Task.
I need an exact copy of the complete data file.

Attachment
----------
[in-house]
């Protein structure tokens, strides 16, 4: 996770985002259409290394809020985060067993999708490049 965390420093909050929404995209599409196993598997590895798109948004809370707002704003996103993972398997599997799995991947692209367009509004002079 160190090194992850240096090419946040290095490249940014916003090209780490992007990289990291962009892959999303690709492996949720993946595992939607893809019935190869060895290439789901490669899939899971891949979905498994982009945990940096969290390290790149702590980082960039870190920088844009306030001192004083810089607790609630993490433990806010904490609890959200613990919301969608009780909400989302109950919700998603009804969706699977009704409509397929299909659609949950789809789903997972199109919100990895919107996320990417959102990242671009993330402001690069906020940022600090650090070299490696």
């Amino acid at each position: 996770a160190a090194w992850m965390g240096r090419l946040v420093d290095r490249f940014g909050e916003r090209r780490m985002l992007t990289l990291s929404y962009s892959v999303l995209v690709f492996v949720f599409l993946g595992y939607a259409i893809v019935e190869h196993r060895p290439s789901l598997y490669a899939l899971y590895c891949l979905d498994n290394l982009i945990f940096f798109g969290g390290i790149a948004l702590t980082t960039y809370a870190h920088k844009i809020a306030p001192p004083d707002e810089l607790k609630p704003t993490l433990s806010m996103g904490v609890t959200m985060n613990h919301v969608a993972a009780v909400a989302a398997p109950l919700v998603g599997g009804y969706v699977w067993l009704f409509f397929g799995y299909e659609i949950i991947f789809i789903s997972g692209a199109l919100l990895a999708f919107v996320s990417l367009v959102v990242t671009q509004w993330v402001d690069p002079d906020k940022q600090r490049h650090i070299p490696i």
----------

[in-house]
């Protein structure tokens, strides 16, 4: 996770985002259409290394809020985060067993999708490049 965390420093909050929404995209599409196993598997590895798109948004809370707002704003996103993972398997599997799995991947692209367009509004002079 160190090194992850240096090419946040290095490249940014916003090209780490992007990289990291962009892959999303690709492996949720993946595992939607893809019935190869060895290439789901490669899939899971891949979905498994982009945990940096969290390290790149702590980082960039870190920088844009306030001192004083810089607790609630993490433990806010904490609890959200613990919301969608009780909400989302109950919700998603009804969706699977009704409509397929299909659609949950789809789903997972199109919100990895919107996320990417959102990242671009993330402001690069906020940022600090650090070299490696």
């Amino acid at each position: 996770a160190a090194w992850m965390g240096r090419l946040v420093d290095r490249f940014g909050e916003r090209r780490m985002l992007t990289l990291s929404y962009s892959v999303l995209v690709f492996v949720f599409l993946g595992y939607a259409i893809v019935e190869h196993r060895p290439s789901l598997y490669a899939l899971y590895c891949l979905d498994n290394l982009i945990f940096f798109g969290g390290i790149a948004l702590t980082t960039y809370a870190h920088k844009i809020a306030p001192p004083d707002e810089l607790k609630p704003t993490l433990s806010m996103g904490v609890t959200m985060n613990h919301v969608a993972a009780v909400a989302a398997p109950l919700v998603g599997g009804y969706v699977w067993l009704f409509f397929g799995y299909e659609i949950i991947f789809i789903s997972g692209a199109l919100l990895a999708f919107v996320s990417l367009v959102v990242t671009q509004w993330v402001d690069p002079d906020k940022q600090r490049h650090i070299p490696i």